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A Queen's Death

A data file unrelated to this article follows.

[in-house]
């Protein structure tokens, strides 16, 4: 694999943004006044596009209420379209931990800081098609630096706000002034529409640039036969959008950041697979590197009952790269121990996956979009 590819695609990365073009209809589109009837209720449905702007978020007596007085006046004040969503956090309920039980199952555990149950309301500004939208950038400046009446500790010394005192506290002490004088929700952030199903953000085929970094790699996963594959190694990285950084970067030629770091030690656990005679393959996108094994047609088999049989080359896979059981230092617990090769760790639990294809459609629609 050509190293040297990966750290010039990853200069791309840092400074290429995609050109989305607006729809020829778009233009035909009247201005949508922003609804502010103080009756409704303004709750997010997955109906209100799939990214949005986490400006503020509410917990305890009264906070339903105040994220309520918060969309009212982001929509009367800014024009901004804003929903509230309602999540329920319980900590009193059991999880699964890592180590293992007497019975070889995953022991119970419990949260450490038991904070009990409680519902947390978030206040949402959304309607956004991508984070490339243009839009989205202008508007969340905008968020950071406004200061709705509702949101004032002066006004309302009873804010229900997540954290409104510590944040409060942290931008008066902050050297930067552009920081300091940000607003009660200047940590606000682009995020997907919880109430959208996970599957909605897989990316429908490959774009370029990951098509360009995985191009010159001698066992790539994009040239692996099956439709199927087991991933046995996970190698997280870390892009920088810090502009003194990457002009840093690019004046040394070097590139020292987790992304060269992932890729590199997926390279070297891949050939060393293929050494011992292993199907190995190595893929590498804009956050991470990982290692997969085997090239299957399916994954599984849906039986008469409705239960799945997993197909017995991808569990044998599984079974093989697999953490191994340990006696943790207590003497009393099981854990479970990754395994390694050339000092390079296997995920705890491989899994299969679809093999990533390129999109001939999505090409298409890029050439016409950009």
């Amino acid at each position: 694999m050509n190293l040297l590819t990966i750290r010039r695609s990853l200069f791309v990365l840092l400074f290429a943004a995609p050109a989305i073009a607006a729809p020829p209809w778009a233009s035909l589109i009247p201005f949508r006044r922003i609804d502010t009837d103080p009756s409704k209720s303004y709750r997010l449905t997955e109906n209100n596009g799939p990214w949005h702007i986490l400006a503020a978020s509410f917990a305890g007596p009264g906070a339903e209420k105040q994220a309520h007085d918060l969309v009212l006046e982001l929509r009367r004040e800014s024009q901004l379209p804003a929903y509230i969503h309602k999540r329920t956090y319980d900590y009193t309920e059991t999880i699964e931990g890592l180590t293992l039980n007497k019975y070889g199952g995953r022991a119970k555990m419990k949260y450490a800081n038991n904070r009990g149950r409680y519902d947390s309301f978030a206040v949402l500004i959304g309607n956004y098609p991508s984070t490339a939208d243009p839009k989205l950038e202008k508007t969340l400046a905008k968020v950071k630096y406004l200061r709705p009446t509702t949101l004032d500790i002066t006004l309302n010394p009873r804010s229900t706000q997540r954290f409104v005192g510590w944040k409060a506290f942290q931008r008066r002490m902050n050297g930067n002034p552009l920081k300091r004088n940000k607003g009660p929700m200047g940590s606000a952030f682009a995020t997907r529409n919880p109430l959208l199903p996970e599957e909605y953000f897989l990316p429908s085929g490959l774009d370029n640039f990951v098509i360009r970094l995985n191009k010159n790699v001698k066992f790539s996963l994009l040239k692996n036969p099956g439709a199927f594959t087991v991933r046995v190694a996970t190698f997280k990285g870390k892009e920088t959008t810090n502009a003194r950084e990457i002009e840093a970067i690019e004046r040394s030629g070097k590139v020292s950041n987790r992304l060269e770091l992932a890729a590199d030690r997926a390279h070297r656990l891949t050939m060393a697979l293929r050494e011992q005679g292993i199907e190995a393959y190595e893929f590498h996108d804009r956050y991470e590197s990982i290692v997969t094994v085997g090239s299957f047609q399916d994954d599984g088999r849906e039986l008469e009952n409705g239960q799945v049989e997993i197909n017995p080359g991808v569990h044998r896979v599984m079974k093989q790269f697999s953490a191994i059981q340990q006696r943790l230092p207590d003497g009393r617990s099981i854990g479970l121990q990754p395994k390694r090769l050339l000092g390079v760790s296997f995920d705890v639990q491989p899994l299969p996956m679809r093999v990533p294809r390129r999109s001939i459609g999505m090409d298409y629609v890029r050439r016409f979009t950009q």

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Un the üTening of the l8th of DeGember a venerable oíd lady died,who bas witnessed Hnd mingletí among ti, e great scènes of European history from the time of tho Frenoh Rcvohition. This is the Dowager Queen of Swoden, tho widow of' Bernadetta. It is mentionod that slie was just about to go to the theatre to witnesa Caldoron's play, ' Life is a lïream," wben tho eummons carne, and her p'wn deatb pointed tho moral of the drama. Thia old lady, w.hen a blooming and beautiful girl of fifi een, was courted, but not won, by theyouog artillery officer Napoleon Bonaparte; go that she had a nurrow escape from bo!T!Ín'" Empresa of Pránoe, If ho had gmiled on the young oflker, married bim, and borne him heirs that mighj have survived him, the condition of Euiope at the present time might have been very different. Josephine Beauliartiais would nover have fíured in history, and hergraodson would not now. tiuve been povereïfiiD of Frunce and arbiter of the fate of nationa n Europa The late Quoen Dowáger of gwedeti was in royal odendars as Eugenia Bernardina Desiree. She was born in MarseülöB, Nov. 8th, 1781, ro that fio was seventy-nine yoars old when she uied. fier maiden narno was Desiree Olary, and lier father was a nch merchant and bunker in MarseilleP. Wheu she wne fü'teen she tonelied the hoart of Napoleon ; but ncarlyatthe earne time Gen. Jan Bemsdotte paid bis addrertMl to her, and was acceptèd. They were fn arriad August IOlh, 1798. General Bonaparte havin consoloil himself l)y wedding the beautiful widow Beaubaroaii. An older sister of M-idame Bernadotte had previouely married Joseph Bonaparte, and bècarne afierwards, successively, Qneen of Naples, Queen of Spain. :ind Oountess of Burvillierf, un der 'which latier tille she may bo remembered by penple of Boi-dentown and of thia oity. Miidamb Junot, in her Métnoirs, speaka of her as "an a'icl at goodnev," "adored by allabou: bar.antl "fondly üUached to her swter, the Queen of Sweden," adddine that the fatter was "an excellent, inoöensive oreaturo, prodigiou.sly fond ot werythihg mekncholt and romanlic. She ha() very fine eyes and a most pleaiing smils." The publio Deed not be be remindcd how Bernadotte, through hie ship to Napoleon ratber thnn through any ntive genius, rose in the French army, and subsequently to the crown of Sneden, under tho title oí Charlen XIV, John. Ho preservad his throne amid all the revoluti' inary stortnsof Europe, and died n 1844. It was his widow, who aftar a long and peaceful enjoyment of the honors and luxurics of royalty, has just died. Her son, Oscar I., succet.'ded to the crown in 1854, and her jjfrandson i the reigning of Sweden, O.-o;tr II. She rnarried in stormy day?, but had little personal sufforing from thern. Most of her lrnig lift was passed in honorable ease, aucl though the rnonarchs raised by Napoleon all feil from their thronm, she and her husband retuined theirs, 1 and their dynasty seems to be as securely estabüihed as any other in the world. Her marriage and her ! ship to Napoleon raised her above the rank of Mr. Clary, tho banktsr, anti, as ahe became a historical personage in her life, she ia enütled to pubüc ootice in her death. i- n j ifc m ii i-mi


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